To thickness a board, a planer's spring-loaded teed rollers pull the workpiece under a fast-spinning cutterhead. A flat bed and extension tables support the workpiece.
How They Work
All of our test planers share the same basic anatomy. The heart of a planer is its cutterhead assembly. Mounted above the planer bed, this assembly includes the motor, a cutterhead that holds two planer knives, and a pair of rubber-covered feed rollers. (See drawing, above.) The rollers pull the wood through the cuttcrhcad at about 26 linear ft. per minute. The bottom face of a board, which must be flattened on a jointer or with a hand plane before you feed it into a planer, slides across a pair of bed rollers or across a thin, stainless-steel platen that rests on the bed. Infccd and outfeed extension tables provide extra support for long stock.
On most benchtop planers, the cutterhead assembly is mounted on two large, threaded screws and supported either by four guideposts or by the machine's stamped steel frame. Turning a crank moves the cutterhead up or down, to adjust for stock thickness and depth-of-cut. Only the I litachi is designed differently. Its cuttcrhcad remains fixed, while the planer bed moves up or down.
Except for the Japanese-made Hitachi, all of our test planers were manufactured in Taiwan. In fact, many of them are made by the same factory there— Chiu Ting. The Penn State, Reliant and Woodtck appear to be identical except for color and labels. And the AMT, Jet, Star and Sunhill—which represent a relatively new design on the market—all strongly resemble each other.
Quality of cut tops the list. Your planer should produce boards of uniform thickness, with a surface that requires only light sanding or scraping before finishing.
Right out of the box, all of our test machines produced acceptably smooth boards that varied no more than '/64 in. across their width. The new Delta 22-560, the Grizzly, and the Hitachi had the smoothest cuts of the bunch.
The Tradesman produced the most scalloped surfaces—small, parallel ridges across the width of a board. (Sec right photo, below.) We discovered that the cutterhead's two knife recesses weren't machined to equal depths. Resharpening the Tradesman's knives should narrow them enough to allow for proper adjustment and a good cut.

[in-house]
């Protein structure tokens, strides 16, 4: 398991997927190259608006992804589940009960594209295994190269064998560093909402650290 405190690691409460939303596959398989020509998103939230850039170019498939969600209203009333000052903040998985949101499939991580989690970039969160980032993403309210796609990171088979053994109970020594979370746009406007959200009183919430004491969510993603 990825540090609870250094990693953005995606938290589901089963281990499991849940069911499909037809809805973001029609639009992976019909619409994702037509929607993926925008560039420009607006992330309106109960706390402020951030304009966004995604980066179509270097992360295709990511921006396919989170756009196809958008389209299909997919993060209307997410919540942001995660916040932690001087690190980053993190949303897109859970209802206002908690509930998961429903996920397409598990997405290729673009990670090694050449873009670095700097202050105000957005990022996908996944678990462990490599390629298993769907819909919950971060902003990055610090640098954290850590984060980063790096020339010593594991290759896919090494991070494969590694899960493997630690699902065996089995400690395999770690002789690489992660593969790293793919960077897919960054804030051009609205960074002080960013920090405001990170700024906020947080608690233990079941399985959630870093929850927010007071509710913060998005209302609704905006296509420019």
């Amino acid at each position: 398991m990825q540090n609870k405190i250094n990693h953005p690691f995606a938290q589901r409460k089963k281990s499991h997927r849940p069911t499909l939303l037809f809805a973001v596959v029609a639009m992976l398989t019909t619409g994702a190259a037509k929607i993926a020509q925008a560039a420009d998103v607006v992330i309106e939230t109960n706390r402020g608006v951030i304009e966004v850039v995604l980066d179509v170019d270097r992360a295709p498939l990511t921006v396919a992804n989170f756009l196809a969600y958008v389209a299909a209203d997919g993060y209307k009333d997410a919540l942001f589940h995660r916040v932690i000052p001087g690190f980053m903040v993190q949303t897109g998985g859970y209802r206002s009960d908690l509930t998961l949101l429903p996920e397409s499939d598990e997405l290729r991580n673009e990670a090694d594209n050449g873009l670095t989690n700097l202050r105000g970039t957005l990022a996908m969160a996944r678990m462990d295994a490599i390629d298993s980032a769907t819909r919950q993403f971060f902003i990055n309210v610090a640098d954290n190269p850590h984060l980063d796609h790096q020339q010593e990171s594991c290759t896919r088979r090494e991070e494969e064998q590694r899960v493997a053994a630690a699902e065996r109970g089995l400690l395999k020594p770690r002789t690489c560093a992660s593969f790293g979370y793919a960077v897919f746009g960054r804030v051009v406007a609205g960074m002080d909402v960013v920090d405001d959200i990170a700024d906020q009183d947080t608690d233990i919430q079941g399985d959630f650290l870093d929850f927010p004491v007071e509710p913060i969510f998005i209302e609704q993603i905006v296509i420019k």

Snipe is an all-too-common aggravation with both benchtop and stationary planers. This miscut—which planes the
% The best and the worst. Low-angle light shows the smoothest surface, made by i the Hitachi planer (left), and the roughest surface, made by the Tradesman (right).
BENCHTOP OR STATIONARY?
Here's how to decide which type of planer is right for you
If you're in the market for a thickness planer, you'll have to decide between buying a benchtop model or a stationary one. Answer these key questions and you'll be able to make the right choice.
• How big? Benchtop planers will surface boards up to 12 in. wide. Stationary models are available with width capacities up to 20 in. (See AW's 1997 Tool Buyer's Guide.) If you frequently need to plane wide, glued-up panels, consider a stationary planer. Also, larger machines have the stability to handle long, heavy stock that can cause a bench-top planer to tip. If you want to handle this heavy stuff with a lightweight planer, force it to act like a stationary model by bolting it down.
• How rough? A stationary planer is the way to go if you're planing a lot of roughsawn boards: It has the power to remove more wood in a single pass, so you'll get from rough to smooth quickly. Also, stationary planers are less likely to bog down when the thickness of a board increases slightly—an irregularity common to roughsawn lumber.
• How smooth? Benchtop planers may nol have the muscle of their big brothers, but they can produce smoother surfaces. Higher cutterhead speed does the trick. If you want boards that require a minimum of sanding or scraping, you can't beat a benchtop planer.
•How often? If you don't need to plane boards every time you go out to the workshop, a benchtop planer offers an obvious advantage: You can stow it out of the way until it's needed. Like other benchtop tools, benchtop planers are great if you have limited space in your shop.
• How expensive? Price priorities are at the bottom of this list, but they could easily be at the top of yours. If you need thicknessing capability but can't afford a stationary machine, invest in a benchtop model. It will serve you well until you're in a position to trade up.
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